The Windows Wrist Watch 2.0 boots the classic Windows 95, 98 and XP operating systems on the Raspberry Pi 3 Model B and displays them on a wearable touchscreen.
If you're nostalgic for pixelated charms of Windows 95 and XP, and own a Raspberry Pi, here's a project for you.
The Windows Wrist Watch 2.0 boots the classic Windows 95, 98 and XP operating systems on the Raspberry Pi and displays them on a wearable four-inch touchscreen.
The project is a fun experiment rather than serious endeavor, with the classic Windows operating systems running incredibly slowly, due to the sizeable overhead of running them on the QEMU emulator on the Pi, and suffering from showstopping bugs.
The "watch" itself also looks rather clunky, and is basically akin to strapping a large phone to your wrist.
Nevertheless modder Michael Darby has succeeded in getting the operating systems to boot on the Pi, running them from the Raspbian operating system using voice commands powered by the online service wit.ai.
"The Windows versions themselves look really great on the screen, the pixel density is quite high and Windows XP especially looks very nice, invoking some serious nostalgia for me," he wrote.
SEE: Hardware spotlight: The Raspberry Pi (Tech Pro Research)
The project requires a Pi 3 Model B+, Pimoroni's HyperPixel 4.0 screen, and various other components, which require a bit of light soldering to assemble. Setting up the software may also take some time, and will require you to run QEMU on another PC. The instructions for piecing together the hardware and the software, along with links to the necessary code, are included here.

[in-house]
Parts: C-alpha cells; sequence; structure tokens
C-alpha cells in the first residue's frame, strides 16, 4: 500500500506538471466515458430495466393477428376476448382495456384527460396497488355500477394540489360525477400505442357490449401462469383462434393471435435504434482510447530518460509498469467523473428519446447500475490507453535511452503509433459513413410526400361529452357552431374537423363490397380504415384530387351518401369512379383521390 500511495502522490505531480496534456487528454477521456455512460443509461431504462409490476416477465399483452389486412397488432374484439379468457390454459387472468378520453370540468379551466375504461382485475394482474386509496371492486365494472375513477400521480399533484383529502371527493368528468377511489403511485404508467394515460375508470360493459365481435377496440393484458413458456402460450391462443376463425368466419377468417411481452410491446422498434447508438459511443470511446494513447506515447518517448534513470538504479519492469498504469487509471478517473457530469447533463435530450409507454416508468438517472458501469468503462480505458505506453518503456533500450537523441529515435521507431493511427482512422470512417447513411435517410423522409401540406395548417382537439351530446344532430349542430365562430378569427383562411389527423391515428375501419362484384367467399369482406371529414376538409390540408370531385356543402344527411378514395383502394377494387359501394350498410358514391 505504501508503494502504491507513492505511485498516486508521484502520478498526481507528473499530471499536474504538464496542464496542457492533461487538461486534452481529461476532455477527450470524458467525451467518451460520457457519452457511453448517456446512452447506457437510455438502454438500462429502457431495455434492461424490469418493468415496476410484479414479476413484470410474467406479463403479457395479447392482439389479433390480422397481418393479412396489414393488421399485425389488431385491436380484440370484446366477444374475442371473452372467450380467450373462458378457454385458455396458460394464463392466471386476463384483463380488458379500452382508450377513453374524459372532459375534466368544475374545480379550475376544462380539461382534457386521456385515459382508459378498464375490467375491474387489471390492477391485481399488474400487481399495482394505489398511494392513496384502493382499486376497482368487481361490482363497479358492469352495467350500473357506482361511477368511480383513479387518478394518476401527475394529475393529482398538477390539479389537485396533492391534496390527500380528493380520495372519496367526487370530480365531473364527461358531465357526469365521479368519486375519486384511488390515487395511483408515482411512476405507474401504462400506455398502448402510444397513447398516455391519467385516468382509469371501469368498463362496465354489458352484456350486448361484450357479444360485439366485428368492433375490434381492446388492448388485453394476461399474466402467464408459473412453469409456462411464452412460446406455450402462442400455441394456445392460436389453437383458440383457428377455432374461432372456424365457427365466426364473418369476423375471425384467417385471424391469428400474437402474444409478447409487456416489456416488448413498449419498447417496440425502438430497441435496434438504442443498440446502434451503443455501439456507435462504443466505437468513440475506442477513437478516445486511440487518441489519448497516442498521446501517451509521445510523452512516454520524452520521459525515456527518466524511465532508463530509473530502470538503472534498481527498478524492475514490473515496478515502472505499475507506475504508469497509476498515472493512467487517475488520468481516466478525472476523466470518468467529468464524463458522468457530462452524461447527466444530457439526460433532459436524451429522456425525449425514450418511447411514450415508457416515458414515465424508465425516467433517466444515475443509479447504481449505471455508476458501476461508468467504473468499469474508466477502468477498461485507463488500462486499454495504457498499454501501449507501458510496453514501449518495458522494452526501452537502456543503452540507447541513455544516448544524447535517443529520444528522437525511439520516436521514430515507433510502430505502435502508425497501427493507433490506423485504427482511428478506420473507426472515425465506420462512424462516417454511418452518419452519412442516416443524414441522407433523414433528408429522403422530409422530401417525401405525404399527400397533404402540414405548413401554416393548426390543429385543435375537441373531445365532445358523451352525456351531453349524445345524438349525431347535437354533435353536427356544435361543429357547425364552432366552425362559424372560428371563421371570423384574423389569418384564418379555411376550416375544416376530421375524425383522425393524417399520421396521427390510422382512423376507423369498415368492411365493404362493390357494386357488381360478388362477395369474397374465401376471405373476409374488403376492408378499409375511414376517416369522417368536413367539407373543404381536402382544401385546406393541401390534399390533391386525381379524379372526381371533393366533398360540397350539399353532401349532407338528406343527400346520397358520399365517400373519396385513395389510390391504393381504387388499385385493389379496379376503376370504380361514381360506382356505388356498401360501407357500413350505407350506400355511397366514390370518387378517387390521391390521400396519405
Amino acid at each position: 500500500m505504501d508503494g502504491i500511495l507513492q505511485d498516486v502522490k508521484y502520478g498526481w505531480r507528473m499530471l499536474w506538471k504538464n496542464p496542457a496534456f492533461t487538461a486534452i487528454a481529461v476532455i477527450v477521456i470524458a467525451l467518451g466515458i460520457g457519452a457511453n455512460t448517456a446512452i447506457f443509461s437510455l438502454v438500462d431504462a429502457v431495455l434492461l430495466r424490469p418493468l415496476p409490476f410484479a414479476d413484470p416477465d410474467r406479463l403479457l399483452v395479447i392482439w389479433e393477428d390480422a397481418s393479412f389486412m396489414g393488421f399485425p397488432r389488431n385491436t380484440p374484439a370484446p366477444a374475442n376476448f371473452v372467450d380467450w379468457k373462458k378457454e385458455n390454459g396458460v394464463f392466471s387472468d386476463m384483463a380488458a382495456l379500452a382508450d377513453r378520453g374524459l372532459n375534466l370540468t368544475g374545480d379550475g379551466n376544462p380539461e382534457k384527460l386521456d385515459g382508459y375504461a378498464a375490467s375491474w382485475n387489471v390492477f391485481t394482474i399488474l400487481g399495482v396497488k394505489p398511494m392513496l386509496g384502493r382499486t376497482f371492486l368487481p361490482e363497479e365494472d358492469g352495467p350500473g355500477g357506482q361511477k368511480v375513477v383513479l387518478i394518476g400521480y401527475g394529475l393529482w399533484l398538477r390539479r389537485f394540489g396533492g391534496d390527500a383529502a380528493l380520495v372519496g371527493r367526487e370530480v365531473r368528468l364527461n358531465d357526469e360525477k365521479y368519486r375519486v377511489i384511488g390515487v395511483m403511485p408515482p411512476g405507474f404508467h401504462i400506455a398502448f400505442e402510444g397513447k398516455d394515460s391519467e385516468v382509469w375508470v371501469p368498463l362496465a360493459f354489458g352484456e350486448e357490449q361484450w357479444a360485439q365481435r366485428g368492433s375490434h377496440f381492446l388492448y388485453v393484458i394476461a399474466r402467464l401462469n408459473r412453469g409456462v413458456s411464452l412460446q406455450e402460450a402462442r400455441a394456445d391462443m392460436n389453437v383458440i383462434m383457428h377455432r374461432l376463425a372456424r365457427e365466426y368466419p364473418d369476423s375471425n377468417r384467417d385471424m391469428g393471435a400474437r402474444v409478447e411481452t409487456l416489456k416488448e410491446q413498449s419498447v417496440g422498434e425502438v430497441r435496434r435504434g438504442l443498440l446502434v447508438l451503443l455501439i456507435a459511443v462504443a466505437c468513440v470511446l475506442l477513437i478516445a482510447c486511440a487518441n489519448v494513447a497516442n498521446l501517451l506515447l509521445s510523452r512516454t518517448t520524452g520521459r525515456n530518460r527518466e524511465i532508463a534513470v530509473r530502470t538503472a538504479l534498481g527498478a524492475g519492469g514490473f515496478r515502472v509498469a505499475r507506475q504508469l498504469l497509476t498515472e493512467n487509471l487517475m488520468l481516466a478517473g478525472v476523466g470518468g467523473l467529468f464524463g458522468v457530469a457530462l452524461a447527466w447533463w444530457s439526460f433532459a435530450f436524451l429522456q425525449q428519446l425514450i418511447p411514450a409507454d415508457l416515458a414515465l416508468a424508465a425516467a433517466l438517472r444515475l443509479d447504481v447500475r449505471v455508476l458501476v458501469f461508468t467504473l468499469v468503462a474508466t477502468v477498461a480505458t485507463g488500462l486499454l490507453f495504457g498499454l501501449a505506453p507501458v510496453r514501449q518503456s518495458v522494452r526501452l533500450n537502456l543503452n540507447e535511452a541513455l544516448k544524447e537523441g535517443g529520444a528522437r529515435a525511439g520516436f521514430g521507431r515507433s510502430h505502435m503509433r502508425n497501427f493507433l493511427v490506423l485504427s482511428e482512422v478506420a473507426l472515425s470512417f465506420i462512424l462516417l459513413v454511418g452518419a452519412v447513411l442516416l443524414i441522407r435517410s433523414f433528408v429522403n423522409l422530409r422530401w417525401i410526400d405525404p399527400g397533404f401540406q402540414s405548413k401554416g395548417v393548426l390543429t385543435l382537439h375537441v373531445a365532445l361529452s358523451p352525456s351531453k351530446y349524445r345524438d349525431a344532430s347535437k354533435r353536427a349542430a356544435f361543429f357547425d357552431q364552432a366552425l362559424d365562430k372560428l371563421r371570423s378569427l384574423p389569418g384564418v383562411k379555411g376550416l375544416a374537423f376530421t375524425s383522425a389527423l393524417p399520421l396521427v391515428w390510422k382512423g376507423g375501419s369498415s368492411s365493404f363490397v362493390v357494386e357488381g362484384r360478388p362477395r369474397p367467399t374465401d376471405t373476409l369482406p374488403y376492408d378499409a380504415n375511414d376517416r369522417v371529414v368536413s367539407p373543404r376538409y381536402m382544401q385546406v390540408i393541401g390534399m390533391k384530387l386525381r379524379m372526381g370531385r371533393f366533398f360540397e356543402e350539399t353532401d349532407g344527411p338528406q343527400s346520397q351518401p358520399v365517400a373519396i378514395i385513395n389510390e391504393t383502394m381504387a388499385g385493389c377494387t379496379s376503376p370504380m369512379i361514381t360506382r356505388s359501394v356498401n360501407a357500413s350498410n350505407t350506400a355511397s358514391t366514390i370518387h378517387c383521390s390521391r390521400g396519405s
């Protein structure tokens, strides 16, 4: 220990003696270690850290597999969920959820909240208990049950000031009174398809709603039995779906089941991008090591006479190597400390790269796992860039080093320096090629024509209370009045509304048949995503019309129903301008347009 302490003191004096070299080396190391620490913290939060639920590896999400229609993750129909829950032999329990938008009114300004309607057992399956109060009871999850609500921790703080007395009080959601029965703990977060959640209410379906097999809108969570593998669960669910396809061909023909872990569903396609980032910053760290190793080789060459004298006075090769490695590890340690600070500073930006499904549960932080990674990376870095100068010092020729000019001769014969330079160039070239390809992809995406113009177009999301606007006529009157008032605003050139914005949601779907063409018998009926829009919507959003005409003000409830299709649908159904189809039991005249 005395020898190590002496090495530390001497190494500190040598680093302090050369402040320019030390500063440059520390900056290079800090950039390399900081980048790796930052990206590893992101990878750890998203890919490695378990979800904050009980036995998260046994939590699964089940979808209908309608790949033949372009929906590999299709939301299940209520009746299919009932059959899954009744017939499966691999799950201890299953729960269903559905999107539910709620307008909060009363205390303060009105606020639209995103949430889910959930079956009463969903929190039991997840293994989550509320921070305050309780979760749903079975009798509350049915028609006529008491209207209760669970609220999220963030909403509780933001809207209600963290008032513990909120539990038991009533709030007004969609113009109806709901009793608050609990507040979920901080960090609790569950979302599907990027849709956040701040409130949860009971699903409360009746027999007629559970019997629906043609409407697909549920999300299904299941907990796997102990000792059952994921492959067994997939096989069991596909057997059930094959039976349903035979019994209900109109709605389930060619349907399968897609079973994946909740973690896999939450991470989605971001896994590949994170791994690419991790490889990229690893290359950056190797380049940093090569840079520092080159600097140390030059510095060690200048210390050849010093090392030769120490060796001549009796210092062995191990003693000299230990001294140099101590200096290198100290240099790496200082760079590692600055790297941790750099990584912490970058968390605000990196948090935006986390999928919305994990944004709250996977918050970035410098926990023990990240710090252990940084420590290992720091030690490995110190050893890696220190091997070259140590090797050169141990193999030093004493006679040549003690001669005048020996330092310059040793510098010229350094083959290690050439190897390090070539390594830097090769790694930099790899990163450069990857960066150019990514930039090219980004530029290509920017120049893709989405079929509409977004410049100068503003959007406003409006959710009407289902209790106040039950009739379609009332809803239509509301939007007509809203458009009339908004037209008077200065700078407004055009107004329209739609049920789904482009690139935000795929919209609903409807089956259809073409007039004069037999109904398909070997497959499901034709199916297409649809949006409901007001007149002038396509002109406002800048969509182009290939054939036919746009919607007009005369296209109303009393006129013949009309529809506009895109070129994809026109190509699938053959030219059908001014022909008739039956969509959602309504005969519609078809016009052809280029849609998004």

The Windows Wrist Watch is an ongoing project for Darby, who showed off his first Windows 98 wearable last year, and who plans to emulate newer versions of Windows on his next device.
"As for what I can do for the next one - I may actually sit down and properly design some aesthetics for it, maybe work with someone who can help me on this and get something 3D printed so it looks a little more pleasing to the eye," he says.
SEE: Raspberry Pi 3 Model A+: A cheat sheet (TechRepublic)
"I may also look into trying to emulate Windows Vista on a Pi or something ridiculous like that."
If you've got a Raspberry Pi and an old copy of Windows knocking around, then you can also try your hand at getting them running without going to the trouble of building a watch. Instructions for Windows 3.1 are available here, for Windows 95 here, for Windows 98 here and Windows XP here.